• Number 4: Staten Island Graveyards – Staten Island is frequently regarded as New York’s “forgotten” Borough, an island that provides a shocking variety of unexpected attractions and great food. We investigated the ghostly boat graveyards just off Staten Island’s coast and then stopped off to visit another more human burial ground dating back to the Revolutionary War.
  • Number 3: Hudson River Valley – there’s a lot more to New York than its bustling metropolis. In fact, just north of the city that never sleeps lies one of the United States’ hidden treasures: the Hudson River Valley. Along the shores of this majestic waterway lie stunning views, contemporary art and regal Presidential mansions.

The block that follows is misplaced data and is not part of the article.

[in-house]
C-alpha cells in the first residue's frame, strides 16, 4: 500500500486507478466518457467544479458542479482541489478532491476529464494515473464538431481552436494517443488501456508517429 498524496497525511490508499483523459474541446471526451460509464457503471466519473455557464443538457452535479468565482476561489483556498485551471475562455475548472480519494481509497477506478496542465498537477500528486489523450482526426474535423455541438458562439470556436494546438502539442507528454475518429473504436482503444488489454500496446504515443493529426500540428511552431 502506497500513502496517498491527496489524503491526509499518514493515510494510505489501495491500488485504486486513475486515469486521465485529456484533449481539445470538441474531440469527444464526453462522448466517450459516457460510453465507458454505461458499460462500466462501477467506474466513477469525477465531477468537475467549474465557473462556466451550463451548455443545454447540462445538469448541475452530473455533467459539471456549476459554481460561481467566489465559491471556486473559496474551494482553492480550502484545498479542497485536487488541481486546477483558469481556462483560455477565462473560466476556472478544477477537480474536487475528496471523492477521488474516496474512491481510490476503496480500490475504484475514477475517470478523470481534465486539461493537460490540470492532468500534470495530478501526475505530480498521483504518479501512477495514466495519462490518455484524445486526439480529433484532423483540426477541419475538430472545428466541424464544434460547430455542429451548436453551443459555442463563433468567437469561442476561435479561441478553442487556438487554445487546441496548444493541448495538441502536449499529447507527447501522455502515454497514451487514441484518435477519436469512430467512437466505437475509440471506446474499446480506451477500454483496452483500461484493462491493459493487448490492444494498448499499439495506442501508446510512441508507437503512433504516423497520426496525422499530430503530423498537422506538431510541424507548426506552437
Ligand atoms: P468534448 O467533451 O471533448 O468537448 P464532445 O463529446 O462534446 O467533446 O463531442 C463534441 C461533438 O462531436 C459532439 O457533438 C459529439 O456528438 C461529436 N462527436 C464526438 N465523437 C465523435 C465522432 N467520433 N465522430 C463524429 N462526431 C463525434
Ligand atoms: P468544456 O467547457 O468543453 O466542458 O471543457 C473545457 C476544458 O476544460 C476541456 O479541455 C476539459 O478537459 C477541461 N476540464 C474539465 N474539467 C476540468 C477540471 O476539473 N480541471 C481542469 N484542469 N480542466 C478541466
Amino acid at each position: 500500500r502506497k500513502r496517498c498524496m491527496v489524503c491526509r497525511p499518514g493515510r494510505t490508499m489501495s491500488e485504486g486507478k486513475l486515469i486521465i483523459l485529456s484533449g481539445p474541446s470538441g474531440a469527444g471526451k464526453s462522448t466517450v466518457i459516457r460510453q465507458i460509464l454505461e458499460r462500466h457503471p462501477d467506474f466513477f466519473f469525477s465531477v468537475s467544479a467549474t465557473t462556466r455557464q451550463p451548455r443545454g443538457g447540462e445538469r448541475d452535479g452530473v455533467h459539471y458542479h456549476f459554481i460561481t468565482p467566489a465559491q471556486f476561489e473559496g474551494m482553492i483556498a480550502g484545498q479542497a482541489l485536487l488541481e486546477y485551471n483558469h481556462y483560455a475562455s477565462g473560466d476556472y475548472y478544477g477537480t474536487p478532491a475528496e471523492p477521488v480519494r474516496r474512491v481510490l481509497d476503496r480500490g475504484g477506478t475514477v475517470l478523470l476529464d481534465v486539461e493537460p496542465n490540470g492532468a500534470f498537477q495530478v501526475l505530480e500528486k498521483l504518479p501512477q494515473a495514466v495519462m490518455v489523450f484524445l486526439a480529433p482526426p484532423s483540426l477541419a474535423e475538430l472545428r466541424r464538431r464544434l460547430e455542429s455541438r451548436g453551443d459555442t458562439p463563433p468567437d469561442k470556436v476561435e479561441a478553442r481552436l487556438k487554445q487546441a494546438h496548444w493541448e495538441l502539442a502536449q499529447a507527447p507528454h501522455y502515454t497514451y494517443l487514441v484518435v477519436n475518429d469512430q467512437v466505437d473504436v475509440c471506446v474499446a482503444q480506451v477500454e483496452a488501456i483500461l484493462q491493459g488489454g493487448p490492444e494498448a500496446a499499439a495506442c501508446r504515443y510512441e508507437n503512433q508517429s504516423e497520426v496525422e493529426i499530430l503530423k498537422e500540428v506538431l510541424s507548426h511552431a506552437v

• Number 2: Corona Park, Queens – Corona Park, located just South of Citi Field and LaGuardia Airport is quite possibly New York’s most outrageous hidden attraction, albeit one hidden in plain sight. Site of not one but two World’s Fair, Corona Park boast huge deserted stadiums, a 140-foot-tall globe, the temporary home of the United Nations and some of the best Lemon Ice ever.
  • Number 1: 7 Train to Latin America – New York is home to a huge range of immigrants, representing every corner of the globe. Nowhere is this more true than in Queens, a Borough home to a wildly diverse range of cultures, foods and attractions. Along Roosevelt Avenue you’ll find a rich mixture of authentic culture from around South and Central America boasting Mexican taco stands, Cuban food, Ecuadorean street carts and Argentine bakeries. It’s the equivalent of backpacking south of the border for 3 months, all less than an hour from Manhattan by subway.